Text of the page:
On a Focus on the Family radio broadcast I heard James Dobson mention the five most common excuses that he heard for abandonment and divorce of a spouse. I managed to copy down four of them:
- The marriage was wrong in the first place, most commonly because the abandoning partner claims that there was no real love in his or her heart when the marriage took place.
- The marriage was not healthy, and abandonment and divorce would be better for both partners in the end.
- Because of all the fighting, divorce and abandonment will be better in the long run, especially for the children.
- The abandoning and divorcing partner claims to have prayed about it, and is claiming God’s approval.
What struck me when I was listening to the program was how much these excuses paralleled the excuses that I’ve heard both first hand and second hand for breaking up in a dating relationship or engagement.
What I remember from the broadcast is that these were viewed as smokescreens for reprehensible conduct and shifting of blame to the other partner for the abandonment and divorce.
Over the past two decades or so there have been some voices within the evangelical community critical of the practice of dating as the method for selection of a marriage partner. I personally do not believe in the validity of some of these criticisms, but I think that this is evidence that many couples during their years of dating do pick up habits of abandoning temporary romantic relationships and excuses for doing so that undercut their commitment to making their marriages permanent. They simply have a series of escape routes from relationships pre-programmed into their brains from previous temporary romantic relationships that come into play when the current marital relationship becomes dissatisfying for some (usually fixable) reason.
I don’t believe that these marriages were necessarily entered into with the view that they were in the same status as a casual to serious dating relationship or marriage. But it may well have been that those involved took the ways out that they knew from their previous experience.
Here are some ideas that come to me as I consider this.
- Teaching on dating and marriage within youth and college age groups could well include warnings that dishonest ways of abandoning a dissatisfying dating relationship can have a lasting legacy on how a person treats the permanent, lifetime commitment of marriage.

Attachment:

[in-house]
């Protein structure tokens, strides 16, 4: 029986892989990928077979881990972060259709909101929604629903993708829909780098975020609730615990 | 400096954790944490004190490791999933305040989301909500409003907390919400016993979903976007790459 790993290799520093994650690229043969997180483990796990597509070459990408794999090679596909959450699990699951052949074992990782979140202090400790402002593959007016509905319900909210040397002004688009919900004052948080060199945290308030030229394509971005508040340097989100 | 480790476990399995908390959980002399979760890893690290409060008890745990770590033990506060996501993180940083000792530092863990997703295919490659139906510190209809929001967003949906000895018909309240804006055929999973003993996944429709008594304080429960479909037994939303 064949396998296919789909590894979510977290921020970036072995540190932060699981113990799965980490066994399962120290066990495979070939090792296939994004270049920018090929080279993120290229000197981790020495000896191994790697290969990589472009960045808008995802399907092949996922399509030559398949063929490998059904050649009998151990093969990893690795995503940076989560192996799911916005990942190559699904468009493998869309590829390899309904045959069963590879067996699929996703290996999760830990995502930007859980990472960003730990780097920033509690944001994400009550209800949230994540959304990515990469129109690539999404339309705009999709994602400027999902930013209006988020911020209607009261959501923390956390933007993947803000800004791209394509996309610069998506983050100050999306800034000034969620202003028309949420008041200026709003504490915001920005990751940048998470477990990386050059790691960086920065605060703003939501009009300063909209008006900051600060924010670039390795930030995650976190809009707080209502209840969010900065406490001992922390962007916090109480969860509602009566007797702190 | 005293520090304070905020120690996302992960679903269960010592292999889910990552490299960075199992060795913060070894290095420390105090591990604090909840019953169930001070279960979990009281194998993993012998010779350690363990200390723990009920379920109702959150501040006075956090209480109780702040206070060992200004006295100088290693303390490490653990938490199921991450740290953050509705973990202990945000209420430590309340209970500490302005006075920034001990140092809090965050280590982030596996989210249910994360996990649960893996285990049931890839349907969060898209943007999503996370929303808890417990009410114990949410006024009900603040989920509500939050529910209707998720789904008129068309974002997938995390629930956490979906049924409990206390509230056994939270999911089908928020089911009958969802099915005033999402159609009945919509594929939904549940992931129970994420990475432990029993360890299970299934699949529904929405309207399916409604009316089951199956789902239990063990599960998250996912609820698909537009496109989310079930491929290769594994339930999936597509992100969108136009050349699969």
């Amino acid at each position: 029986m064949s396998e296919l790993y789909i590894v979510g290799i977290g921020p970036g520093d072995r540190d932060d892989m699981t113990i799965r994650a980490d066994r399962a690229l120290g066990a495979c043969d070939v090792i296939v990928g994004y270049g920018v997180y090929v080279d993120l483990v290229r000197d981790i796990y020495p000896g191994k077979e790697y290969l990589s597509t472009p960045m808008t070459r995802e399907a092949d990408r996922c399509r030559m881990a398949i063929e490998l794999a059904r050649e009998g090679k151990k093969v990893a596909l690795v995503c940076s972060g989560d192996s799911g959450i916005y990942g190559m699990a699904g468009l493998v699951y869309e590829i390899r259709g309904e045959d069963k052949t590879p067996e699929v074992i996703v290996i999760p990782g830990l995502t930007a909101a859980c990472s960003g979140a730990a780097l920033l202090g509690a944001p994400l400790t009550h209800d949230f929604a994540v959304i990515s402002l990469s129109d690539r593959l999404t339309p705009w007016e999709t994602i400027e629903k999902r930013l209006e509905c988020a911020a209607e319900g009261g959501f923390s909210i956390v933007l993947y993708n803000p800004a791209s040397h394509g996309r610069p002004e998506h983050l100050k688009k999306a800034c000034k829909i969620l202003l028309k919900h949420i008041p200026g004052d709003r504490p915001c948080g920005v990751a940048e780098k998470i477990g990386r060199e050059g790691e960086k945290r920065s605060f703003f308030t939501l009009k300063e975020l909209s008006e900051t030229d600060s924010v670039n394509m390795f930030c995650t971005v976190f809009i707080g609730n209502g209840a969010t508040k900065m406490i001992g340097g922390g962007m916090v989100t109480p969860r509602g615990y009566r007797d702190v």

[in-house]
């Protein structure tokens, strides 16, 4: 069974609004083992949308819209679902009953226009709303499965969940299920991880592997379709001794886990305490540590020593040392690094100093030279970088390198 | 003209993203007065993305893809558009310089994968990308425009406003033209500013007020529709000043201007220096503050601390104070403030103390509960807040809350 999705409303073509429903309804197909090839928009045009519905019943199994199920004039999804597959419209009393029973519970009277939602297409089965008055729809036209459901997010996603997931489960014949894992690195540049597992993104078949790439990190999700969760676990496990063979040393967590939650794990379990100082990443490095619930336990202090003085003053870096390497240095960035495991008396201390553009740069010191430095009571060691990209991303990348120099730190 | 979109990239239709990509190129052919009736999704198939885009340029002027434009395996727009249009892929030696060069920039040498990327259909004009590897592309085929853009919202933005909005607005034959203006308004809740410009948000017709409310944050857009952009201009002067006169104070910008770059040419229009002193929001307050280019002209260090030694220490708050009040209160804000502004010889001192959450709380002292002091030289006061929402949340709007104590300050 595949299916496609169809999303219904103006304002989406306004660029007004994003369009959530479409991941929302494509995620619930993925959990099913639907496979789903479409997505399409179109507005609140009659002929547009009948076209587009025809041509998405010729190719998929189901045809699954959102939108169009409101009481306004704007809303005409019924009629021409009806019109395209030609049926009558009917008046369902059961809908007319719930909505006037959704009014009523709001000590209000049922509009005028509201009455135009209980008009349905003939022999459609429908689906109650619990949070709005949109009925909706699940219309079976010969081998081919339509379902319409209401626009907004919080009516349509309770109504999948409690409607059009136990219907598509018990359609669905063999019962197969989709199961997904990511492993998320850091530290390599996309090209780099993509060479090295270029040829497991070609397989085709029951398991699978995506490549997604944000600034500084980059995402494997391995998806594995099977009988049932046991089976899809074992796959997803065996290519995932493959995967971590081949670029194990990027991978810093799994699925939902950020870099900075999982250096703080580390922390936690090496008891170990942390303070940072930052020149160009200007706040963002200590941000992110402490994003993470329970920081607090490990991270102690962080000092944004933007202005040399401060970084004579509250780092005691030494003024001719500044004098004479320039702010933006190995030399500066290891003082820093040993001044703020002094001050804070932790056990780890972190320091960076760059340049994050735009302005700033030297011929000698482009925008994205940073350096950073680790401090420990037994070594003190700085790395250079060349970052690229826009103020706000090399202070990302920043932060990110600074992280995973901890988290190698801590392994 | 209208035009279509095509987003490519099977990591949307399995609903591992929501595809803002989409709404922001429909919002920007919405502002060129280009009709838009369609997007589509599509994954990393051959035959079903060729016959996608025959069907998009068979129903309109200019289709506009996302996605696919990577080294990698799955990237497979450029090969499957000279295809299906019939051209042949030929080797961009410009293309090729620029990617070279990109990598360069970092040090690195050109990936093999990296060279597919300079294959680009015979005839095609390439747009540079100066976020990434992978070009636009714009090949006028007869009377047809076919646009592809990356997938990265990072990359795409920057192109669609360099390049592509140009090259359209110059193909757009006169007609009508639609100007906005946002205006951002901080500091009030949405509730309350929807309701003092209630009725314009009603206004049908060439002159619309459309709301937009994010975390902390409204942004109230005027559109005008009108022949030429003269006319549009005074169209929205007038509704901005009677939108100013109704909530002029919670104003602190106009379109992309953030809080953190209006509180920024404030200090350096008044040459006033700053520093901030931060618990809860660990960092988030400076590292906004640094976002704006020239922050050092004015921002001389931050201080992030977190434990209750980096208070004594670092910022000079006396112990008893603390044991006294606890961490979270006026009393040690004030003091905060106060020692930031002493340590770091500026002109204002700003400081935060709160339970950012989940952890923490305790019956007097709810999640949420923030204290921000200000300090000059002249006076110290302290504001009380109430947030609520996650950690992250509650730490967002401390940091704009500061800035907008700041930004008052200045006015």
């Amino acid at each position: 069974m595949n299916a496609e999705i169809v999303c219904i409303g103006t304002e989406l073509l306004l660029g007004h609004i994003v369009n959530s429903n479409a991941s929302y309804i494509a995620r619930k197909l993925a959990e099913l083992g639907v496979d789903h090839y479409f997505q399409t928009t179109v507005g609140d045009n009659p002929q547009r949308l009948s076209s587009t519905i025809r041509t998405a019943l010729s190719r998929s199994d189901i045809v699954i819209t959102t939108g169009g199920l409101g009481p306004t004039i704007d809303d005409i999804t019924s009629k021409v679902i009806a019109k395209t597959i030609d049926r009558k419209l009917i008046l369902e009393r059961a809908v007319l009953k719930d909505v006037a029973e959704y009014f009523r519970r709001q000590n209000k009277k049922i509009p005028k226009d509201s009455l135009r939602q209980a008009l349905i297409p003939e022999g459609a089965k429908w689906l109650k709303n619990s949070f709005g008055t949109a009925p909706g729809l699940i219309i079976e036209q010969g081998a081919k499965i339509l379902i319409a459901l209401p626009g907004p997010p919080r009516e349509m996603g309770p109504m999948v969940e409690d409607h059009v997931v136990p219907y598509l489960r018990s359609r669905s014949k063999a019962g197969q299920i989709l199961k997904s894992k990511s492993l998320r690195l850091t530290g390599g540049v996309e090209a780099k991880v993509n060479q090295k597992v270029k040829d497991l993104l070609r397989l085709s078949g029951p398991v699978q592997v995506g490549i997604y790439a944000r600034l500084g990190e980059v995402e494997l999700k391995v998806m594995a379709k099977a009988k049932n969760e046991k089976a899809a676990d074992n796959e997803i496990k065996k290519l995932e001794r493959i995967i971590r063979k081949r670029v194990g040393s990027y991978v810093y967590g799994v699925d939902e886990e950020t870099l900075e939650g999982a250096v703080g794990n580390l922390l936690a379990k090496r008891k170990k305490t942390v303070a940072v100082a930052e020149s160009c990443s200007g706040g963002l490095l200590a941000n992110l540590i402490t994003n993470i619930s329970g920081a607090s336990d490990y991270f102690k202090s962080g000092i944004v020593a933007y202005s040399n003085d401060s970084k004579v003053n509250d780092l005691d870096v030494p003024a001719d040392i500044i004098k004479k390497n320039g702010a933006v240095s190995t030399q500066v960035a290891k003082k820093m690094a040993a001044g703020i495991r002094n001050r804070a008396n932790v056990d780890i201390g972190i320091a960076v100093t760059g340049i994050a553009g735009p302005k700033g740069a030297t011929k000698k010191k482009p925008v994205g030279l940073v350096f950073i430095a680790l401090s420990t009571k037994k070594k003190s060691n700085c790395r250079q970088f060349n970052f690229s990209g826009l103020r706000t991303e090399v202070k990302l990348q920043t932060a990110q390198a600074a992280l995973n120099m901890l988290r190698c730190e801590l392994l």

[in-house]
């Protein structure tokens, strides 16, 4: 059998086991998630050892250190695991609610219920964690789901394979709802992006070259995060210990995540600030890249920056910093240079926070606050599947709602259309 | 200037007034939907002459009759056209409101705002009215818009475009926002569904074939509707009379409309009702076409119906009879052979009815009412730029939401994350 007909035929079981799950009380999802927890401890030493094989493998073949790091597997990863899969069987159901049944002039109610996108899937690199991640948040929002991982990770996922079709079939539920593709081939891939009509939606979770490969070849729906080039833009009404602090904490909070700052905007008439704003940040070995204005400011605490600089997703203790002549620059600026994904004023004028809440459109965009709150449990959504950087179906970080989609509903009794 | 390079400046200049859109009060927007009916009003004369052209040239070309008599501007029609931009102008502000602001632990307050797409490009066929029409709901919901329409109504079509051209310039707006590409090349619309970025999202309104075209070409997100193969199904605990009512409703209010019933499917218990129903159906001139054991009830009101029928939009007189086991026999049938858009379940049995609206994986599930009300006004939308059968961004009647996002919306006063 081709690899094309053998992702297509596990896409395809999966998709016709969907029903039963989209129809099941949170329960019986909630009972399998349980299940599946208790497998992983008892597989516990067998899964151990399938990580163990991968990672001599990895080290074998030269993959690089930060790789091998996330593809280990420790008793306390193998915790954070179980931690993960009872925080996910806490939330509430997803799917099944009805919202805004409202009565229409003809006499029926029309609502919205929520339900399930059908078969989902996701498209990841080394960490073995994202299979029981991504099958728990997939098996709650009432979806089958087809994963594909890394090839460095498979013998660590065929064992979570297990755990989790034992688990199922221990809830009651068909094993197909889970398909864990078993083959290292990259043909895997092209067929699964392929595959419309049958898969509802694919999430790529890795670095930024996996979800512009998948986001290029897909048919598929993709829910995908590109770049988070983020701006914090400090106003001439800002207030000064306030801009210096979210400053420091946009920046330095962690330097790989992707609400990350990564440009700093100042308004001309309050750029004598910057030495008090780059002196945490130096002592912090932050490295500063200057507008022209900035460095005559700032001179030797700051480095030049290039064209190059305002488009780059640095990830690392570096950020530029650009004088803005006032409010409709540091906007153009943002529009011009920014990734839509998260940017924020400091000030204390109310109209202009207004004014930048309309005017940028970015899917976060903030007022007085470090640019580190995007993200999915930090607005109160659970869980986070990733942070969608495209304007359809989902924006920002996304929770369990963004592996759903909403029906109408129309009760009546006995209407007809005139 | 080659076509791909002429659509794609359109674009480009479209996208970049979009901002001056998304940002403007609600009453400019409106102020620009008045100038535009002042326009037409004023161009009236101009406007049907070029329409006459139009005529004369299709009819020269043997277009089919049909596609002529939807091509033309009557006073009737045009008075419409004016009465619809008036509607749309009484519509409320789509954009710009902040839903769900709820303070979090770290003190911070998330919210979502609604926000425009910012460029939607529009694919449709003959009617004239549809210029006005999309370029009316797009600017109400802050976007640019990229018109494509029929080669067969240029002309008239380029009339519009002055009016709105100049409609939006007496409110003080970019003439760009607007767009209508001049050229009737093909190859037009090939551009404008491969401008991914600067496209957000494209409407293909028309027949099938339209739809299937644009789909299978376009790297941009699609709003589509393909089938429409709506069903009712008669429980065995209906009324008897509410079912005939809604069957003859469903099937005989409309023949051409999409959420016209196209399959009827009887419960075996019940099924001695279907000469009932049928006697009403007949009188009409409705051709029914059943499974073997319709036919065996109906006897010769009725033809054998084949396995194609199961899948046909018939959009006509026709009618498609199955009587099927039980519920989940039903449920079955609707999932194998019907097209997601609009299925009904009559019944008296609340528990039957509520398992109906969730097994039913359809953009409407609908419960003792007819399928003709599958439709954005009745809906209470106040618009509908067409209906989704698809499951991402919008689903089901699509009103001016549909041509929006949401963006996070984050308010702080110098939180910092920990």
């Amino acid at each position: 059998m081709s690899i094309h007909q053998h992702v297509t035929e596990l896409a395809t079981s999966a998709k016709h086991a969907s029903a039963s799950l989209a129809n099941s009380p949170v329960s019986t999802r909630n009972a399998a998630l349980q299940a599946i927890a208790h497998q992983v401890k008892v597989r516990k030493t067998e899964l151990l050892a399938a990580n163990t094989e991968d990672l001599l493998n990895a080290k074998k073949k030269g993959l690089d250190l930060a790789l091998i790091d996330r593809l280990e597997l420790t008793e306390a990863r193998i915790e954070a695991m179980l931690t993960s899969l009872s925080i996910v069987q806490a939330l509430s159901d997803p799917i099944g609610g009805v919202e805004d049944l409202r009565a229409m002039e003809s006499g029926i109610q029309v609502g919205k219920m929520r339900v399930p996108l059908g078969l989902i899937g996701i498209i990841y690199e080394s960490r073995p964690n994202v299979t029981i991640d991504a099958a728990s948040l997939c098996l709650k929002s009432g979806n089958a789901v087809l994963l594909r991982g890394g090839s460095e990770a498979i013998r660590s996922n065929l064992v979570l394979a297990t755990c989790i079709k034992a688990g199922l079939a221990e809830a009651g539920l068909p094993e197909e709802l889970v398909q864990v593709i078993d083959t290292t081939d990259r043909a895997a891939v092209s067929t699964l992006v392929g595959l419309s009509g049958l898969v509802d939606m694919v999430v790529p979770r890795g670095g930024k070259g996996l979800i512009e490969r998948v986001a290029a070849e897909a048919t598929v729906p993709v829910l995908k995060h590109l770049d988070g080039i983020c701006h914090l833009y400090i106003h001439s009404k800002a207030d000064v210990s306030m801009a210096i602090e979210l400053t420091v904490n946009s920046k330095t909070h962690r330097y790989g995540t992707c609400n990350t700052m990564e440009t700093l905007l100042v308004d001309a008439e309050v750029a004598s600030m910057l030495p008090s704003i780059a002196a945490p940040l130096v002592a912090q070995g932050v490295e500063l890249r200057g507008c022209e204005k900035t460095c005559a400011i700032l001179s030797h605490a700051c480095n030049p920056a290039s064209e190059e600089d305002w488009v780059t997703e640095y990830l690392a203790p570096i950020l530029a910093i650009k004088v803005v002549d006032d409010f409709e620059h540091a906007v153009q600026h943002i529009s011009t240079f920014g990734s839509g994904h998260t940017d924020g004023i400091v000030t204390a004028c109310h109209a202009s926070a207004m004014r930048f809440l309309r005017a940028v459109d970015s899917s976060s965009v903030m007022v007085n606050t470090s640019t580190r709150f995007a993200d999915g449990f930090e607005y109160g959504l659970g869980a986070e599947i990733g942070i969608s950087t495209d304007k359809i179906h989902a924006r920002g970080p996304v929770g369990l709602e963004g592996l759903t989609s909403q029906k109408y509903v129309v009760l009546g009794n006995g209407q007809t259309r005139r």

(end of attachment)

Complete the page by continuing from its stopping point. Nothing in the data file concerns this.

- I do not recall ever hearing anyone ever in the evangelical community mention ‘speaking the truth in love’ (Ephesians 4:15) as the standard of communication within dating relationships, especially when it comes to parting ways – or rather, putting the relationship back on the level of casual friendship of brother and sister in Christ. In fact, many of the dating stories that I’ve heard even in a teaching context contained a good deal of dishonesty and intentional misleading of the potential partner.
- I do not recall ever hearing anyone in the evangelical community when teaching on revival and spiritual renewal ever speak of confession to God of the sins of dishonesty, exploitation and selfishness during dating relationships, even when there was no sexual transgression involved. Yet even after many years this unconfessed sin may weigh down the conscience.
- I do not recall ever hearing anyone in the evangelical community ever speak to confession to a past dating partner of sins of dishonesty, exploitation and selfishness when teaching on restitution and confession of sin to each other. Yet these kinds of sinful behavior break hearts, cause untold amounts of grief, and even in some cases lead to suicide or attempted suicide. (No such confession need ever simply be the unburdening of a conscience or imply under any circumstances a desire for restoration of any kind of romantic relationship. Rather, I would encourage any such confessions be made in the presence of a spiritual leader or current spouse, if the person is already married.)
- I do not recall ever hearing anyone in the evangelical community mention anything in a preaching or teaching context about unrequited love, the devastating breakup or the heart broken as a result of what I could call relationship breakup trauma, except for the divorced. Simply acknowledging the real hurt that is often lingering in the hearts of many single people, and Christ as the healer of broken hearts, could be a way for churches and pastors to build a bridge of hope and healing to many single people who are either suffering silently in the pews or neglecting church attendance because preaching and teaching ignores those who are single and hurting. (There is one highly rated book by an evangelical author on unrequited love: Loves Me, Loves Me Not: The Ethics of Unrequited Love by Laura A. Smit. )